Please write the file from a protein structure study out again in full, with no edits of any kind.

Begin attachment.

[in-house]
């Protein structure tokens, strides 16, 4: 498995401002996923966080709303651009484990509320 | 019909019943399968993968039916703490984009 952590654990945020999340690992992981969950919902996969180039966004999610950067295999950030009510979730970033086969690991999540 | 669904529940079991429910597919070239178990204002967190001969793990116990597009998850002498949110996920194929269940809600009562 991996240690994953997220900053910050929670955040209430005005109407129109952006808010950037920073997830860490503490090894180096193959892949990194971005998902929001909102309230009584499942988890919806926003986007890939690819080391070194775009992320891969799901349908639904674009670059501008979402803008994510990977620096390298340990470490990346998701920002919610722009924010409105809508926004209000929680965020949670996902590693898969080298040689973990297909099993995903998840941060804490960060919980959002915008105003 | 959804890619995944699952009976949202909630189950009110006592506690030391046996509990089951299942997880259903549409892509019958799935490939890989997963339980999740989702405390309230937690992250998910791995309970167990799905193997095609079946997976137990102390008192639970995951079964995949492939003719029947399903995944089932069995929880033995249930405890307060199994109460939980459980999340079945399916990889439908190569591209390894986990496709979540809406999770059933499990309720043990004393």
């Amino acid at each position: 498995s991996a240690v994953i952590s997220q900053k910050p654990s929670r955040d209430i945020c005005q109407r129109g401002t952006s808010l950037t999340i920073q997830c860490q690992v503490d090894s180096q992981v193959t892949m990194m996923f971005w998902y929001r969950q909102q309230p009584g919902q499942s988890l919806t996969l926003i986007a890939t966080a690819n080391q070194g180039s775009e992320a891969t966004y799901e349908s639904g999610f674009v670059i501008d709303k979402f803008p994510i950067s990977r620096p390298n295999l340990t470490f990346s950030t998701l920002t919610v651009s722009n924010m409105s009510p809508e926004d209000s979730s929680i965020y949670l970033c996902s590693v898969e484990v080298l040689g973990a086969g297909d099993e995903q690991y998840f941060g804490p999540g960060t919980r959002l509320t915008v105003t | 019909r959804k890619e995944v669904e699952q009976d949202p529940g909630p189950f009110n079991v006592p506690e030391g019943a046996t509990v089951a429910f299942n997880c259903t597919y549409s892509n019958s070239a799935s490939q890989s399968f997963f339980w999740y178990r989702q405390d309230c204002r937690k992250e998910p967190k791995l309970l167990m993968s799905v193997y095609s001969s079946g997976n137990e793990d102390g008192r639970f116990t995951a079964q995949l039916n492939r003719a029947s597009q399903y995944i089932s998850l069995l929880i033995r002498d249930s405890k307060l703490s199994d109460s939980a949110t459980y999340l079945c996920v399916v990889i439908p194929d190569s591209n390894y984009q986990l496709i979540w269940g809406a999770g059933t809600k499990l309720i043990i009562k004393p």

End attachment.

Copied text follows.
[in-house]
């Protein structure tokens, strides 16, 4: 498995401002996923966080709303651009484990509320 | 019909019943399968993968039916703490984009 952590654990945020999340690992992981969950919902996969180039966004999610950067295999950030009510979730970033086969690991999540 | 669904529940079991429910597919070239178990204002967190001969793990116990597009998850002498949110996920194929269940809600009562 991996240690994953997220900053910050929670955040209430005005109407129109952006808010950037920073997830860490503490090894180096193959892949990194971005998902929001909102309230009584499942988890919806926003986007890939690819080391070194775009992320891969799901349908639904674009670059501008979402803008994510990977620096390298340990470490990346998701920002919610722009924010409105809508926004209000929680965020949670996902590693898969080298040689973990297909099993995903998840941060804490960060919980959002915008105003 | 959804890619995944699952009976949202909630189950009110006592506690030391046996509990089951299942997880259903549409892509019958799935490939890989997963339980999740989702405390309230937690992250998910791995309970167990799905193997095609079946997976137990102390008192639970995951079964995949492939003719029947399903995944089932069995929880033995249930405890307060199994109460939980459980999340079945399916990889439908190569591209390894986990496709979540809406999770059933499990309720043990004393």
């Amino acid at each position: 498995s991996a240690v994953i952590s997220q900053k910050p654990s929670r955040d209430i945020c005005q109407r129109g401002t952006s808010l950037t999340i920073q997830c860490q690992v503490d090894s180096q992981v193959t892949m990194m996923f971005w998902y929001r969950q909102q309230p009584g919902q499942s988890l919806t996969l926003i986007a890939t966080a690819n080391q070194g180039s775009e992320a891969t966004y799901e349908s639904g999610f674009v670059i501008d709303k979402f803008p994510i950067s990977r620096p390298n295999l340990t470490f990346s950030t998701l920002t919610v651009s722009n924010m409105s009510p809508e926004d209000s979730s929680i965020y949670l970033c996902s590693v898969e484990v080298l040689g973990a086969g297909d099993e995903q690991y998840f941060g804490p999540g960060t919980r959002l509320t915008v105003t | 019909r959804k890619e995944v669904e699952q009976d949202p529940g909630p189950f009110n079991v006592p506690e030391g019943a046996t509990v089951a429910f299942n997880c259903t597919y549409s892509n019958s070239a799935s490939q890989s399968f997963f339980w999740y178990r989702q405390d309230c204002r937690k992250e998910p967190k791995l309970l167990m993968s799905v193997y095609s001969s079946g997976n137990e793990d102390g008192r639970f116990t995951a079964q995949l039916n492939r003719a029947s597009q399903y995944i089932s998850l069995l929880i033995r002498d249930s405890k307060l703490s199994d109460s939980a949110t459980y999340l079945c996920v399916v990889i439908p194929d190569s591209n390894y984009q986990l496709i979540w269940g809406a999770g059933t809600k499990l309720i043990i009562k004393p």